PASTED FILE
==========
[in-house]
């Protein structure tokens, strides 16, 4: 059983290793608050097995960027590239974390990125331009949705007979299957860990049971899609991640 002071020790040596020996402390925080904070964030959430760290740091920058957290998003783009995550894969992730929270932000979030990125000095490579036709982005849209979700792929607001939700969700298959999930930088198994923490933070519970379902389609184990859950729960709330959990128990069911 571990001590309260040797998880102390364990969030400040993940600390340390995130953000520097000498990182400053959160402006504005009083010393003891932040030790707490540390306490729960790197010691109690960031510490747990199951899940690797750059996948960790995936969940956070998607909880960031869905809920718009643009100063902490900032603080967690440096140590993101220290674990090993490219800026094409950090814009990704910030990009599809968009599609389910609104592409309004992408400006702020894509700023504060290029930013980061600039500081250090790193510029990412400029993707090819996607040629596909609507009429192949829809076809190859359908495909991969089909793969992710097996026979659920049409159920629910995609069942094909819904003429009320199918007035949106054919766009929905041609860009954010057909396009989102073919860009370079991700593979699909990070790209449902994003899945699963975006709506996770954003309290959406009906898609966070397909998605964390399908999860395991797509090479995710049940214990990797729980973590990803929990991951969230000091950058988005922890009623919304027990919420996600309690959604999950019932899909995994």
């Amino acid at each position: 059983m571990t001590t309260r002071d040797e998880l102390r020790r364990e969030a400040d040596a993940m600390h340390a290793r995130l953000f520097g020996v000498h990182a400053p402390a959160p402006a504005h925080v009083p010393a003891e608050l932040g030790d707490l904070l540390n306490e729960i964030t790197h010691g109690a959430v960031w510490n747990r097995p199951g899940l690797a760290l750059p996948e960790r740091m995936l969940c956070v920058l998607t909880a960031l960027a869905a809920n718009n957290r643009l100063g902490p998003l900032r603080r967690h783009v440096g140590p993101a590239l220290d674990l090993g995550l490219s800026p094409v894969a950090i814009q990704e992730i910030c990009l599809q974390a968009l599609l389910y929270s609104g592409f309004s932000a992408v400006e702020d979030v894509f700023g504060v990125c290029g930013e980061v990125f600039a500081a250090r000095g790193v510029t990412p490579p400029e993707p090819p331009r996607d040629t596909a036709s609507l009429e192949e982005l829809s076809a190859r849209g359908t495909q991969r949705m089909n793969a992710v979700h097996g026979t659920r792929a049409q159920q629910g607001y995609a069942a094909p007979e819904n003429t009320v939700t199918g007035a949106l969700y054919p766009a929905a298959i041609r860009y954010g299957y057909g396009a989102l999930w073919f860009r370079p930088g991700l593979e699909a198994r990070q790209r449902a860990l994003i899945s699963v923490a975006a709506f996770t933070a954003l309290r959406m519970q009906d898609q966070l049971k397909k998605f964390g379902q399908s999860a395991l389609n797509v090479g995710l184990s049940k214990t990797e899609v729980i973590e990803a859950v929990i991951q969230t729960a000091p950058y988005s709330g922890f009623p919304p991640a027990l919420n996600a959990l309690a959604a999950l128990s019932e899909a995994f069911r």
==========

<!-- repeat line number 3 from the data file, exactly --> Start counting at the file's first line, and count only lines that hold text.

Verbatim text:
């Amino acid at each position: 059983m571990t001590t309260r002071d040797e998880l102390r020790r364990e969030a400040d040596a993940m600390h340390a290793r995130l953000f520097g020996v000498h990182a400053p402390a959160p402006a504005h925080v009083p010393a003891e608050l932040g030790d707490l904070l540390n306490e729960i964030t790197h010691g109690a959430v960031w510490n747990r097995p199951g899940l690797a760290l750059p996948e960790r740091m995936l969940c956070v920058l998607t909880a960031l960027a869905a809920n718009n957290r643009l100063g902490p998003l900032r603080r967690h783009v440096g140590p993101a590239l220290d674990l090993g995550l490219s800026p094409v894969a950090i814009q990704e992730i910030c990009l599809q974390a968009l599609l389910y929270s609104g592409f309004s932000a992408v400006e702020d979030v894509f700023g504060v990125c290029g930013e980061v990125f600039a500081a250090r000095g790193v510029t990412p490579p400029e993707p090819p331009r996607d040629t596909a036709s609507l009429e192949e982005l829809s076809a190859r849209g359908t495909q991969r949705m089909n793969a992710v979700h097996g026979t659920r792929a049409q159920q629910g607001y995609a069942a094909p007979e819904n003429t009320v939700t199918g007035a949106l969700y054919p766009a929905a298959i041609r860009y954010g299957y057909g396009a989102l999930w073919f860009r370079p930088g991700l593979e699909a198994r990070q790209r449902a860990l994003i899945s699963v923490a975006a709506f996770t933070a954003l309290r959406m519970q009906d898609q966070l049971k397909k998605f964390g379902q399908s999860a395991l389609n797509v090479g995710l184990s049940k214990t990797e899609v729980i973590e990803a859950v929990i991951q969230t729960a000091p950058y988005s709330g922890f009623p919304p991640a027990l919420n996600a959990l309690a959604a999950l128990s019932e899909a995994f069911r």